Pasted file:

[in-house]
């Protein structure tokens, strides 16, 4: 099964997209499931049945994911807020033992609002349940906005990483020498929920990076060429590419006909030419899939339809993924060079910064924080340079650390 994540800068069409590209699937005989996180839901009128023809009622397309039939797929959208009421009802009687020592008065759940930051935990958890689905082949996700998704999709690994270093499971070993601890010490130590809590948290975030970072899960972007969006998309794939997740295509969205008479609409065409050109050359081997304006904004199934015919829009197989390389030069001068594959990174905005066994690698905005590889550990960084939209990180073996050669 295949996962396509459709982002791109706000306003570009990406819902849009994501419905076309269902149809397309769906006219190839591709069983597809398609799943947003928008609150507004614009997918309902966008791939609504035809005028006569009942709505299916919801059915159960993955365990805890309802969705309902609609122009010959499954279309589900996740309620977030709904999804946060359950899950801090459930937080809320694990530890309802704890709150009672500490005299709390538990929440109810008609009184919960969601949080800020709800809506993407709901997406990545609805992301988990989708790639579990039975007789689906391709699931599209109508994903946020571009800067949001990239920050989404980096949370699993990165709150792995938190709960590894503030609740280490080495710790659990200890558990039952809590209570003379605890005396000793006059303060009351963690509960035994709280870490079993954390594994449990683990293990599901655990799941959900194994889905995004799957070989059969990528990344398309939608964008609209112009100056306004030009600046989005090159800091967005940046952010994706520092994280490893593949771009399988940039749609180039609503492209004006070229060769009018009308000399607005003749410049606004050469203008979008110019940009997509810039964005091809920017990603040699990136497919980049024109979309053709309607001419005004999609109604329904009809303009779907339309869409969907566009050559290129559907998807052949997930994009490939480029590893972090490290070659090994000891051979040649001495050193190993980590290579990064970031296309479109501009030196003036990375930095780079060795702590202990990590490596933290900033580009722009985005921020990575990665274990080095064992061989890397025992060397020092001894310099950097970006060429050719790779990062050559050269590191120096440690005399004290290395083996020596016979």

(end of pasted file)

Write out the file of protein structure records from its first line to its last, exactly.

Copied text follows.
[in-house]
């Protein structure tokens, strides 16, 4: 099964997209499931049945994911807020033992609002349940906005990483020498929920990076060429590419006909030419899939339809993924060079910064924080340079650390 994540800068069409590209699937005989996180839901009128023809009622397309039939797929959208009421009802009687020592008065759940930051935990958890689905082949996700998704999709690994270093499971070993601890010490130590809590948290975030970072899960972007969006998309794939997740295509969205008479609409065409050109050359081997304006904004199934015919829009197989390389030069001068594959990174905005066994690698905005590889550990960084939209990180073996050669 295949996962396509459709982002791109706000306003570009990406819902849009994501419905076309269902149809397309769906006219190839591709069983597809398609799943947003928008609150507004614009997918309902966008791939609504035809005028006569009942709505299916919801059915159960993955365990805890309802969705309902609609122009010959499954279309589900996740309620977030709904999804946060359950899950801090459930937080809320694990530890309802704890709150009672500490005299709390538990929440109810008609009184919960969601949080800020709800809506993407709901997406990545609805992301988990989708790639579990039975007789689906391709699931599209109508994903946020571009800067949001990239920050989404980096949370699993990165709150792995938190709960590894503030609740280490080495710790659990200890558990039952809590209570003379605890005396000793006059303060009351963690509960035994709280870490079993954390594994449990683990293990599901655990799941959900194994889905995004799957070989059969990528990344398309939608964008609209112009100056306004030009600046989005090159800091967005940046952010994706520092994280490893593949771009399988940039749609180039609503492209004006070229060769009018009308000399607005003749410049606004050469203008979008110019940009997509810039964005091809920017990603040699990136497919980049024109979309053709309607001419005004999609109604329904009809303009779907339309869409969907566009050559290129559907998807052949997930994009490939480029590893972090490290070659090994000891051979040649001495050193190993980590290579990064970031296309479109501009030196003036990375930095780079060795702590202990990590490596933290900033580009722009985005921020990575990665274990080095064992061989890397025992060397020092001894310099950097970006060429050719790779990062050559050269590191120096440690005399004290290395083996020596016979």